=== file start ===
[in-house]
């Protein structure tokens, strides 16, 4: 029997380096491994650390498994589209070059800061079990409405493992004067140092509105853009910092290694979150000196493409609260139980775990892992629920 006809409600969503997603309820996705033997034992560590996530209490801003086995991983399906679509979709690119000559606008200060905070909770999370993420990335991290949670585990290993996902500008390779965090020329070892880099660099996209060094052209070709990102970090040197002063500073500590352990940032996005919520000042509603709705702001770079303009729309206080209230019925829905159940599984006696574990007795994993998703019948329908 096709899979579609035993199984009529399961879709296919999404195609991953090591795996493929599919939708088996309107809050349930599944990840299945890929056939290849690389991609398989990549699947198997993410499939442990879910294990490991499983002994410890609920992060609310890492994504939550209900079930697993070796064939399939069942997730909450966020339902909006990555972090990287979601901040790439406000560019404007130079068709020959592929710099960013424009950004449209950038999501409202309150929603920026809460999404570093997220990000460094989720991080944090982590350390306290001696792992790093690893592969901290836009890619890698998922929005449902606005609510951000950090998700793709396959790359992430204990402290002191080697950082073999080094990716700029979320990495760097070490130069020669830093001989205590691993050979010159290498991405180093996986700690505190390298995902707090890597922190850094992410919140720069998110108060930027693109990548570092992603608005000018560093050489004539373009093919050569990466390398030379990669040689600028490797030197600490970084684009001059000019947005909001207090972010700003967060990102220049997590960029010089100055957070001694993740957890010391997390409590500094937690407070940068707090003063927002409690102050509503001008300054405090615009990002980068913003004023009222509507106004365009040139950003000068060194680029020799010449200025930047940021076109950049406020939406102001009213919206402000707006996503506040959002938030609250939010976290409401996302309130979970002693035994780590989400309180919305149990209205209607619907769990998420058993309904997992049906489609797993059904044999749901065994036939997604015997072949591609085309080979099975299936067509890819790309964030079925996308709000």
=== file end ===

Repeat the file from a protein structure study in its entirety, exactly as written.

[in-house]
């Protein structure tokens, strides 16, 4: 029997380096491994650390498994589209070059800061079990409405493992004067140092509105853009910092290694979150000196493409609260139980775990892992629920 006809409600969503997603309820996705033997034992560590996530209490801003086995991983399906679509979709690119000559606008200060905070909770999370993420990335991290949670585990290993996902500008390779965090020329070892880099660099996209060094052209070709990102970090040197002063500073500590352990940032996005919520000042509603709705702001770079303009729309206080209230019925829905159940599984006696574990007795994993998703019948329908 096709899979579609035993199984009529399961879709296919999404195609991953090591795996493929599919939708088996309107809050349930599944990840299945890929056939290849690389991609398989990549699947198997993410499939442990879910294990490991499983002994410890609920992060609310890492994504939550209900079930697993070796064939399939069942997730909450966020339902909006990555972090990287979601901040790439406000560019404007130079068709020959592929710099960013424009950004449209950038999501409202309150929603920026809460999404570093997220990000460094989720991080944090982590350390306290001696792992790093690893592969901290836009890619890698998922929005449902606005609510951000950090998700793709396959790359992430204990402290002191080697950082073999080094990716700029979320990495760097070490130069020669830093001989205590691993050979010159290498991405180093996986700690505190390298995902707090890597922190850094992410919140720069998110108060930027693109990548570092992603608005000018560093050489004539373009093919050569990466390398030379990669040689600028490797030197600490970084684009001059000019947005909001207090972010700003967060990102220049997590960029010089100055957070001694993740957890010391997390409590500094937690407070940068707090003063927002409690102050509503001008300054405090615009990002980068913003004023009222509507106004365009040139950003000068060194680029020799010449200025930047940021076109950049406020939406102001009213919206402000707006996503506040959002938030609250939010976290409401996302309130979970002693035994780590989400309180919305149990209205209607619907769990998420058993309904997992049906489609797993059904044999749901065994036939997604015997072949591609085309080979099975299936067509890819790309964030079925996308709000």